The label from Costco says marbled aged & tender.
  • East Cobb EggyEast Cobb Eggy Posts: 1,162
    I saw some boneless butts at Publix, but was reluctant to purchase.

    I will remember this for next time.

  • TRexTRex Posts: 2,714
    Whoa - never cooked a whole top sirloin roast, but I would probably do it like a prime rib - sear then roast direct raised grid around 275 - 300 or so until 125 internal. Does it have a lot of fat?

    You could also cut it into 2" thick steaks and you know what to do from there.

    Maybe someone else on here has done a whole roast.

    Good luck, my friend.

  • JeffersonianJeffersonian Posts: 4,244
    I did four bone-ins yesterday for a crowd about the size of yours, and they took a lot longer than I had expected because my lump burned down shockingly fast...I'm still learning to use the Adjustable Rig, I think.

    I took them off at 195, but only had an hour to foil them. It still did the trick, though I would have liked to have had 3-4 hours...I'm a real convert to the foil-and-rest method.

    Never tried a boneless, I'd have thought they'd take a little longer without the bone conducting heat in.
  • BeliBeli Posts: 10,751
    Yes it does have a lot of fat......should I sear it in the stove & then do the normal cook on the egg??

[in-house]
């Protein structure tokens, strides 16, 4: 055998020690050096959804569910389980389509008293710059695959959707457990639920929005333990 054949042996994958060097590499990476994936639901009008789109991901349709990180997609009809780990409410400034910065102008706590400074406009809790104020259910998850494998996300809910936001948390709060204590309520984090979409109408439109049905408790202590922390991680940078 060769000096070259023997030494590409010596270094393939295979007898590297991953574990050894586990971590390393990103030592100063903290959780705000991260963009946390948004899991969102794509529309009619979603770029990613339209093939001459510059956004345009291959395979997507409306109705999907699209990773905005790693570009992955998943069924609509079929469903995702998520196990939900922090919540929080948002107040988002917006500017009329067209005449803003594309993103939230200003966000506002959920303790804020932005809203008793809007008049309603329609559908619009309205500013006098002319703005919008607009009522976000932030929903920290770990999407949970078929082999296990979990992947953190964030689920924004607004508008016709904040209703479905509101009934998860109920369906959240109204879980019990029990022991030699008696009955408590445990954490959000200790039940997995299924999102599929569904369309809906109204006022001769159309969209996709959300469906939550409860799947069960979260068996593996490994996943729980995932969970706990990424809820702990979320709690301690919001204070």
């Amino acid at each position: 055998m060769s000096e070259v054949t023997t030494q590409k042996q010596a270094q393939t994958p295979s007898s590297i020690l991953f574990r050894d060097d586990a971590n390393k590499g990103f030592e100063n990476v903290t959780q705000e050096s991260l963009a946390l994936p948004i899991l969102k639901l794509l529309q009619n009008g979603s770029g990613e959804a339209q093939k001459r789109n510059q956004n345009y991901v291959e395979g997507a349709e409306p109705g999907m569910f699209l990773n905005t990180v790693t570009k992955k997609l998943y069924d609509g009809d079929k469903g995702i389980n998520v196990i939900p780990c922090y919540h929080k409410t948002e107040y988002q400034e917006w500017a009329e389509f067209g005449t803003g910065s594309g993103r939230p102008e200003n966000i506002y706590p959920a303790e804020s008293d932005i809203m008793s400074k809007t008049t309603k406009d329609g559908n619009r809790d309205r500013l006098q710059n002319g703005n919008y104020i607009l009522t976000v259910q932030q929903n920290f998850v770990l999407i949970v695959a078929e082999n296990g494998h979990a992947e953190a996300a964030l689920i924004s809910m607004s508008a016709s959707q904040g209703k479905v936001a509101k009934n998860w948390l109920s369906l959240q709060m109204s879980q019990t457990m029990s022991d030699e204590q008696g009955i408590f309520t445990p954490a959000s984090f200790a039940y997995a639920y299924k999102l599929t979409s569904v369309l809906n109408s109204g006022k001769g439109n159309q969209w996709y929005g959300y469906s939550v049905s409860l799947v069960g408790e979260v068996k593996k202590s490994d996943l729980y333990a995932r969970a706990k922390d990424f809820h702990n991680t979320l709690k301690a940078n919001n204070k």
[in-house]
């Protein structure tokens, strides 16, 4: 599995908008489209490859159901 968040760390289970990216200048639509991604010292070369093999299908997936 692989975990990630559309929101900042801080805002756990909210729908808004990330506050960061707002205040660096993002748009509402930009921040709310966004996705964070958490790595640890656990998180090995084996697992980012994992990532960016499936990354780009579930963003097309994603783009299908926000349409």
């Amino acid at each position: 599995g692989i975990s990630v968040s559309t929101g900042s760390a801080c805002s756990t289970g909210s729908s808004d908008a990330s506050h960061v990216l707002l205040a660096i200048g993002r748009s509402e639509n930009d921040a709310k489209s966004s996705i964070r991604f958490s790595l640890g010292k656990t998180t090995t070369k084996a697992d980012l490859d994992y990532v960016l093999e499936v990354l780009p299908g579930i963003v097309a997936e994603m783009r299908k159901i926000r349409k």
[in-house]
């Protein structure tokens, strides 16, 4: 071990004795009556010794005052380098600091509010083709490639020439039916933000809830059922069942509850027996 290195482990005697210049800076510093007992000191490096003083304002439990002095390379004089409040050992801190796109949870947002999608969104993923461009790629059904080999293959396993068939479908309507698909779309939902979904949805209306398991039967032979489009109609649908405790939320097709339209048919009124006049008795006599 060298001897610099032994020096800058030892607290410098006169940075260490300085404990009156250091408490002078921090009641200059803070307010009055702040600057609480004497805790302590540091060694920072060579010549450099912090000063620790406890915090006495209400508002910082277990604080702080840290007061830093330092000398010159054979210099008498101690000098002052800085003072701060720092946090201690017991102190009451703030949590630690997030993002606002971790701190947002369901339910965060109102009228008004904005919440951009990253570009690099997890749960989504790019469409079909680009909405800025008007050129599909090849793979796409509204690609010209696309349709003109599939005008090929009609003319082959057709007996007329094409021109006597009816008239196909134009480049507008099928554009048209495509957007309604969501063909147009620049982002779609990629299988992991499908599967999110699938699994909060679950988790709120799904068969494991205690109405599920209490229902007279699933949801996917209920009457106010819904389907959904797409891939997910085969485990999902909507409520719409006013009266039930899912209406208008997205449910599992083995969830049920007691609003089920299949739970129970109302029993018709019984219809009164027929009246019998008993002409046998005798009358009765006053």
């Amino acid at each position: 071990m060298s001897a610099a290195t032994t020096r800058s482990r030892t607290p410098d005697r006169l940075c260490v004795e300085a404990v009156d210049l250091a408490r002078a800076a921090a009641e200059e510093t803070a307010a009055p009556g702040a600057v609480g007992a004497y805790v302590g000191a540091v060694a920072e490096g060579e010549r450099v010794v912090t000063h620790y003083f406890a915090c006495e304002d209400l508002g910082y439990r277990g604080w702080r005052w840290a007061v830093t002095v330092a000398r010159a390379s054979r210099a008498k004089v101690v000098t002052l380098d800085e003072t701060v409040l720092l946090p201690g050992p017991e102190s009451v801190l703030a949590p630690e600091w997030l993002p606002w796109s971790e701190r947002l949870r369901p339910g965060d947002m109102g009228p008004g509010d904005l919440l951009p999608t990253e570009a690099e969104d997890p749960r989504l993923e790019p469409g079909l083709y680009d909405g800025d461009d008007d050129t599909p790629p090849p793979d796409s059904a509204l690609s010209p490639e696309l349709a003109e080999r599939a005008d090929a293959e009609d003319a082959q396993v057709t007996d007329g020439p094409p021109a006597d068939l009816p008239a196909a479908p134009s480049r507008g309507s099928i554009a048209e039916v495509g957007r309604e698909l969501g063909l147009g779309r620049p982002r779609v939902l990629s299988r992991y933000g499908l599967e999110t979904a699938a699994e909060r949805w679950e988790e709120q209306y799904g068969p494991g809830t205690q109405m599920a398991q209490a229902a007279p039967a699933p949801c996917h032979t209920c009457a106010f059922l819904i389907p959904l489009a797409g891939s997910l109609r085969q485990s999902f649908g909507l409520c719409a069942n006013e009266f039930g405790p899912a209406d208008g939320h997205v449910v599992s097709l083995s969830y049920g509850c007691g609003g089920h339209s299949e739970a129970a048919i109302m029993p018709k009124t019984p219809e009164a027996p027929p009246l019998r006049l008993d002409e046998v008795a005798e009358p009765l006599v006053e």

• TRexTRex Posts: 2,714
    That would work - or in a cast iron pan on the stovetop (but unplug your smoke alarm!!) :woohoo:

    Good luck - post your results!

  • Steeler FanSteeler Fan Posts: 395
    Gosh, when did you move to these parts? I've lived in the CSRA since they renamed it Thurmond Lake. I,m not on this forum as often as I would like. Thought you wee in Atlanta or Texas.
  • TRexTRex Posts: 2,714
    Oh - haha - I'm in Atlanta, but grew up in Augusta and my parents and lots of family still here - visiting for the 4th.

    Happy 5th!

  • TRexTRex Posts: 2,714
    Larry, hope you're enjoying the 4th weekend. See you guys at Eggtoberfest?

  • I had a similar experience on the 5th, Trex. I'm a newbie and I couldn't do my third butt cook overnight like in the past because of thunder storms, so I went with 2 boneless 4.5s instead of one 9 pounder and started at 6 am. It was a smooth 8 hour cook with a nice almost 4-hour plateau from 160-173, when I decided to turned the heat up to 275 from 220.

    I figured the small boneless butts would dry out faster so I pulled one at 189 and the other at 193, instead of going to 200 like I normally do.

    The 193 butt was the best I'd every cooked - moist, flavorful smoky - great bark. Everybody just flipped for it. The 189 butt was harder to pull, had a little too much un-rendered fat, which made the bark not as good.

    But after that 193 butt, I think from now on I'll always pull at 195. The butts I cooked to 200 were not nearly as tender.

    By the way, Trex, I love the steak method. Use it all the time.
Sign In or Register to comment.
Click here for Forum Use Guidelines.